In one day, 180 volunteers planted 4,300 native trees and shrubs along Tarboo Creek. The Northwest Watershed Institute’s Plant-A-Thon, an annual event since 2005, was held this year on Feb. 4. Volunteers from area schools worked to restore salmon and wildlife habitat, as well as reduce climate change impacts, by planting 2,300 native trees, and installing 2,000 live stakes of willow and other native shrubs along Tarboo Creek, said Jude Rubin, director of stewardship and public involvement for Northwest Watershed Institute (NWI). The Plant-A-Thon has become the largest environmental service project in East Jefferson County, Rubin said. (Peninsula Daily News)

https://www.peninsuladailynews.com/life/thousands-more-trees-planted-on-tarboo-creek-during-plant-a-thon/

5 counties warned state about salmon-farming back in 2012 – Everett Herald

A good review of the work done in the last ten years fighting net pen salmon. Here in Jefferson County, it was work by the Jefferson County Marine Resources Committee, which voted to recommend supporting the SMP language that would ban net pens in the county, and followed by the support of all three county commissioners, especially now retired Commissioner Phil Johnson.

Not long ago, some of the loudest political voices railing against the danger of farming Atlantic salmon in the waters of Puget Sound came from within chambers of county governments. Back in 2012, leaders of Island, Whatcom, Jefferson, Skagit and San Juan counties — Democrat and Republican — called for a moratorium on such fish farm operations. They also sought authority to include a ban on them in their respective shoreline management plans. They reached out to executives in state agencies as well as former Gov. Chris Gregoire and, later, Gov. Jay Inslee. They lobbied lawmakers and sought backing of tribes in their quest. “While Washington state missteps with outdated science, local governments desiring to recognize modern science, job, and environmental and public threats, ask that they be permitted to ban these open finfish feedlots before they destroy the native species, their habitats, and the jobs we have worked so diligently to protect,” former Island County Commissioner Angie Homola wrote in a six-page issue paper delivered to Inslee in August 2014. Jerry Cornfield reports. (Everett Herald)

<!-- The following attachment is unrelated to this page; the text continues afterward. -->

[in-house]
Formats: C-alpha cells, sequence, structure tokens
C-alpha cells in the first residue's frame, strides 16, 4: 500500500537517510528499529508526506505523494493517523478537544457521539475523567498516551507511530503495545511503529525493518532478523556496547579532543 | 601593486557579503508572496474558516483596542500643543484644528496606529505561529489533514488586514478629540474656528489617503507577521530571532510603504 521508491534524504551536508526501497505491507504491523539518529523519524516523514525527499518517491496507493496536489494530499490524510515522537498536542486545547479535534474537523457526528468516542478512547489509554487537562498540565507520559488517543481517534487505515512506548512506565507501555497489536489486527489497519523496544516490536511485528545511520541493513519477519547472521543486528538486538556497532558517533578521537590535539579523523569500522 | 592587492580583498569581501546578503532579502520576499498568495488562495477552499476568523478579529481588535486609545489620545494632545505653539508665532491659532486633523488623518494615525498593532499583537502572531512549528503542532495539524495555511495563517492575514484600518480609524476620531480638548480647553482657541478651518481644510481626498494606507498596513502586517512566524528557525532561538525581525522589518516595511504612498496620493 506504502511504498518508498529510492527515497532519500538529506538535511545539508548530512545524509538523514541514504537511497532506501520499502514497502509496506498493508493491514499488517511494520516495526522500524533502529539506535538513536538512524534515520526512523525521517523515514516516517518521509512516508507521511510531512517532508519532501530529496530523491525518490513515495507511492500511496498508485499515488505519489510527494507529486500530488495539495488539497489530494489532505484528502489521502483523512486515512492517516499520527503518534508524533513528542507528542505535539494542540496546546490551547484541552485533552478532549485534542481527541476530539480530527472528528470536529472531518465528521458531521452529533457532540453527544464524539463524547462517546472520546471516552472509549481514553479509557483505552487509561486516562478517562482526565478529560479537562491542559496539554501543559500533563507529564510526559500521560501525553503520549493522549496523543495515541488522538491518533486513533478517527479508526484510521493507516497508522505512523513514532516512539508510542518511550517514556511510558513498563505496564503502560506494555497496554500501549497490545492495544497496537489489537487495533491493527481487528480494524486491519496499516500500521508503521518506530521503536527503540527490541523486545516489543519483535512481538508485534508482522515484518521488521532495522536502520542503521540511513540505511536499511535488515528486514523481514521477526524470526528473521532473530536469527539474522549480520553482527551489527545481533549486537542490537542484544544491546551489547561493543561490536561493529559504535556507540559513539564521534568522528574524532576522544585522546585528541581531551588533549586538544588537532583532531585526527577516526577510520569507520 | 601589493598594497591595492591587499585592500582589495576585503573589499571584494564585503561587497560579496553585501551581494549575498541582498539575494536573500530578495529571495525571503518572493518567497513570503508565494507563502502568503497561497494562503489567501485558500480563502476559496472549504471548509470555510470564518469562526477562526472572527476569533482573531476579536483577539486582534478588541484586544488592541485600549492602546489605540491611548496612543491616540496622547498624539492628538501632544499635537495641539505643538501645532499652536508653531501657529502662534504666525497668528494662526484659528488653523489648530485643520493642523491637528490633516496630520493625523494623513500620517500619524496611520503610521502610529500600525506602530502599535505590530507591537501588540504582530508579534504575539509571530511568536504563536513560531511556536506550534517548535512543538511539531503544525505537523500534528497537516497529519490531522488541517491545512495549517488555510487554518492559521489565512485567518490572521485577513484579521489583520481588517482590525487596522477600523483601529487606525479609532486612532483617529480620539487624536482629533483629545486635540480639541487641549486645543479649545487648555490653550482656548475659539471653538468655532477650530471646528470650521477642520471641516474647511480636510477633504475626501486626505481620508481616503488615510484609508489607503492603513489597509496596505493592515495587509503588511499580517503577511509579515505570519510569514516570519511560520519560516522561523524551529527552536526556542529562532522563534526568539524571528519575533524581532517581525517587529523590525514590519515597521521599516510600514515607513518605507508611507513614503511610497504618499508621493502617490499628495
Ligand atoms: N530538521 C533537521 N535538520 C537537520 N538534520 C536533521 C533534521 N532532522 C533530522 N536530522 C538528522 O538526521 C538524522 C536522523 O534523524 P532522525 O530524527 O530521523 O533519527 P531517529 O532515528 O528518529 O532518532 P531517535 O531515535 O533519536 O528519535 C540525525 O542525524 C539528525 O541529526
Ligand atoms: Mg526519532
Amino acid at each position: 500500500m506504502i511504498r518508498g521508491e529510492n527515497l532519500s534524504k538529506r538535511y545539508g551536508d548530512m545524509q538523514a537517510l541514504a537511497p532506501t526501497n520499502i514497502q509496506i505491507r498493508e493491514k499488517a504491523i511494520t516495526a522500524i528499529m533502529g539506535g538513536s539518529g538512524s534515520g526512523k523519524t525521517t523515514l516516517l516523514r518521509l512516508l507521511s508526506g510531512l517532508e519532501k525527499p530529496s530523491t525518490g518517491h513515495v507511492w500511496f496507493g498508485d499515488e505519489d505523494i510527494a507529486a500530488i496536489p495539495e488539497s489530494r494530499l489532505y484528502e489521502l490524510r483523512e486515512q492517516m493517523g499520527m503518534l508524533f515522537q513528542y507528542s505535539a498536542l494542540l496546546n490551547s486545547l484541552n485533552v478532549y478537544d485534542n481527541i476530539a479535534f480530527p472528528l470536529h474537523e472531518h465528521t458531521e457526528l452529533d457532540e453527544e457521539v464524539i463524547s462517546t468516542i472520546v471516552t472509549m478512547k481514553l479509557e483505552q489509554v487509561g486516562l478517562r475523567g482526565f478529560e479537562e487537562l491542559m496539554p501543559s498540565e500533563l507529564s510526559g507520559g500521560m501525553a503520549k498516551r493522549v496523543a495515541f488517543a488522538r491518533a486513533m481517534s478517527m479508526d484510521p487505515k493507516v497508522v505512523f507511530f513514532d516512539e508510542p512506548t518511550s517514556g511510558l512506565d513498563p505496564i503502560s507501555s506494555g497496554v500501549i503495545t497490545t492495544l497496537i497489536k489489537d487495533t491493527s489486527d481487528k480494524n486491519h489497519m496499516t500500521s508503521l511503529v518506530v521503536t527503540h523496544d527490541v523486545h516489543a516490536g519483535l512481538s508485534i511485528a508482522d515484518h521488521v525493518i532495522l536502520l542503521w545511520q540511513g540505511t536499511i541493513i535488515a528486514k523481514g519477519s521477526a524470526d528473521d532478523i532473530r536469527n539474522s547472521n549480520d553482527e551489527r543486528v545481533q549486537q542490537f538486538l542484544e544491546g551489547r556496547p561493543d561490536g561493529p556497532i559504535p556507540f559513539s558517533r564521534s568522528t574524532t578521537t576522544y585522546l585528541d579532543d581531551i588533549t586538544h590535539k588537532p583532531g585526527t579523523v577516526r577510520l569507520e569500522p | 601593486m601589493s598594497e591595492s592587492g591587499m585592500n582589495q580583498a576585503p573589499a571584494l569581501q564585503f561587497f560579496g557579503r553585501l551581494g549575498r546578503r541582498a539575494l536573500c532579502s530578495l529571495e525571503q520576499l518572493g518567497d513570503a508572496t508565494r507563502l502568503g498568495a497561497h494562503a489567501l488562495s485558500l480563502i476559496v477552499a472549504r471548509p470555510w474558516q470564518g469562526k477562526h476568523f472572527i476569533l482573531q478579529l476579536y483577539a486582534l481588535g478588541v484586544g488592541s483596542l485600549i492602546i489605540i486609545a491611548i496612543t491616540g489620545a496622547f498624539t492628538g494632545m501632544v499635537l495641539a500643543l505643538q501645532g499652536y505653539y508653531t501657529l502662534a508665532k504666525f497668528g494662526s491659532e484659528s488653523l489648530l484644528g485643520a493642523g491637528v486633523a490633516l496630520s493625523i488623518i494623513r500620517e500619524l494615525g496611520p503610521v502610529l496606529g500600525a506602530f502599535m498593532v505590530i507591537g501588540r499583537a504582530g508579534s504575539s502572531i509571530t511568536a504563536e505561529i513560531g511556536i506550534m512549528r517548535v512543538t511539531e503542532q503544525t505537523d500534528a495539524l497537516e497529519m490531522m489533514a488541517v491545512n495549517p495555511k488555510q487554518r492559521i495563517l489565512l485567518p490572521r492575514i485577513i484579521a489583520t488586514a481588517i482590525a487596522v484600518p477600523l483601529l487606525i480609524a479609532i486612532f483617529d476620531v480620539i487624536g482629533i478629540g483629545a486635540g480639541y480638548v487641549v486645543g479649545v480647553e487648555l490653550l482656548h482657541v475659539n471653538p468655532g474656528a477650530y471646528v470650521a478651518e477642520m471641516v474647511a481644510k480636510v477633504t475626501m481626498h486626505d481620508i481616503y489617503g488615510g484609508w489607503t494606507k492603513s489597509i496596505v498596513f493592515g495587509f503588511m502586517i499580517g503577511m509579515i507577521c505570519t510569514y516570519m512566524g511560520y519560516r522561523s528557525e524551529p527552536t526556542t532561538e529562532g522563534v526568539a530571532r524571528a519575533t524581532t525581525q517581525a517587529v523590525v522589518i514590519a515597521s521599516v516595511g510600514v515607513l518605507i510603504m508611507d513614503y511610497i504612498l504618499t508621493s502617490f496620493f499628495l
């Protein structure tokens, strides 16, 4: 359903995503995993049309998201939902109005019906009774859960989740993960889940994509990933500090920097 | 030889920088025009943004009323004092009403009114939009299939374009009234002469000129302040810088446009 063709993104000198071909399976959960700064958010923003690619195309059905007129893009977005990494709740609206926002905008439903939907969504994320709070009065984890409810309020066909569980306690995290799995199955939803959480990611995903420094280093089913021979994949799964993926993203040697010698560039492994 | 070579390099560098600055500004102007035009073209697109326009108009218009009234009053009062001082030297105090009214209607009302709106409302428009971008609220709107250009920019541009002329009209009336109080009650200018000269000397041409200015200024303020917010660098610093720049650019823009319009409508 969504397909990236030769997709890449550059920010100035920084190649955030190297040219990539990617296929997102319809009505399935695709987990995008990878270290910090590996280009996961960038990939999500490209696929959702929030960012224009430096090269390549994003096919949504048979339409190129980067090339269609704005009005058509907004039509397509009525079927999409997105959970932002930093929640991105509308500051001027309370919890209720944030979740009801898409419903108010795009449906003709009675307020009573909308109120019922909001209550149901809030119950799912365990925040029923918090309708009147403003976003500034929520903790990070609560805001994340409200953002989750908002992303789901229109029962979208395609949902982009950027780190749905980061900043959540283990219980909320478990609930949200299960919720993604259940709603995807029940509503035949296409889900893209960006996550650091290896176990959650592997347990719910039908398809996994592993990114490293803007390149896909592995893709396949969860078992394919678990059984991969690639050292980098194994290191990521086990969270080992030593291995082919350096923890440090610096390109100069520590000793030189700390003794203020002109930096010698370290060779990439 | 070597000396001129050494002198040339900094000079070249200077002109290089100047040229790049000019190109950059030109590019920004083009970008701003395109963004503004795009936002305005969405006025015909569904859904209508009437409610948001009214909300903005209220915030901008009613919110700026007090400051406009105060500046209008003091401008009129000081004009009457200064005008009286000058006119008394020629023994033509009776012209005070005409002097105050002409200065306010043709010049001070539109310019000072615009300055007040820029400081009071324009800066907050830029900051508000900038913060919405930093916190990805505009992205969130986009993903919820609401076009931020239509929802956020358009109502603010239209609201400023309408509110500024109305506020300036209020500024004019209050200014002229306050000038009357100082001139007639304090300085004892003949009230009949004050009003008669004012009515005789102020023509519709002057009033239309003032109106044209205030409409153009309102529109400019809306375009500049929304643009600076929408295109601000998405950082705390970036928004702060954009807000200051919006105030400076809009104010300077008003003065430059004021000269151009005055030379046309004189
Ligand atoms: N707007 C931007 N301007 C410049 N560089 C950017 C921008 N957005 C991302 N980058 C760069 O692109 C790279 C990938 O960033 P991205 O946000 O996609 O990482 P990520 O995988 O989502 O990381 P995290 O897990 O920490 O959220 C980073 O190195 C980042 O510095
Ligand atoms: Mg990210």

http://www.heraldnet.com/news/5-counties-warned-state-about-salmon-farming-back-in-2012/

Port Townsend Marine Science Center offers admission by donation to Natural History Exhibit

Pilot program will run through March 25

 

PORT TOWNSEND, Wash. – The Port Townsend Marine Science Center announced today it is offering “admission by donation” to the Natural History Exhibit through March 25. The exhibit, which features “Learning From Orcas: The Story of Hope,” is open Friday through Sunday from 12 to 5 p.m., with last admission at 4 p.m.
“We would all like to see more visitors in the Natural History Exhibit, especially this time of year,” said PTMSC Executive Director Janine Boire. “Because we want to serve people from all walks of life, our admission pricing is already low, but even this can be a barrier for some visitors to Fort Worden State Park and from our community.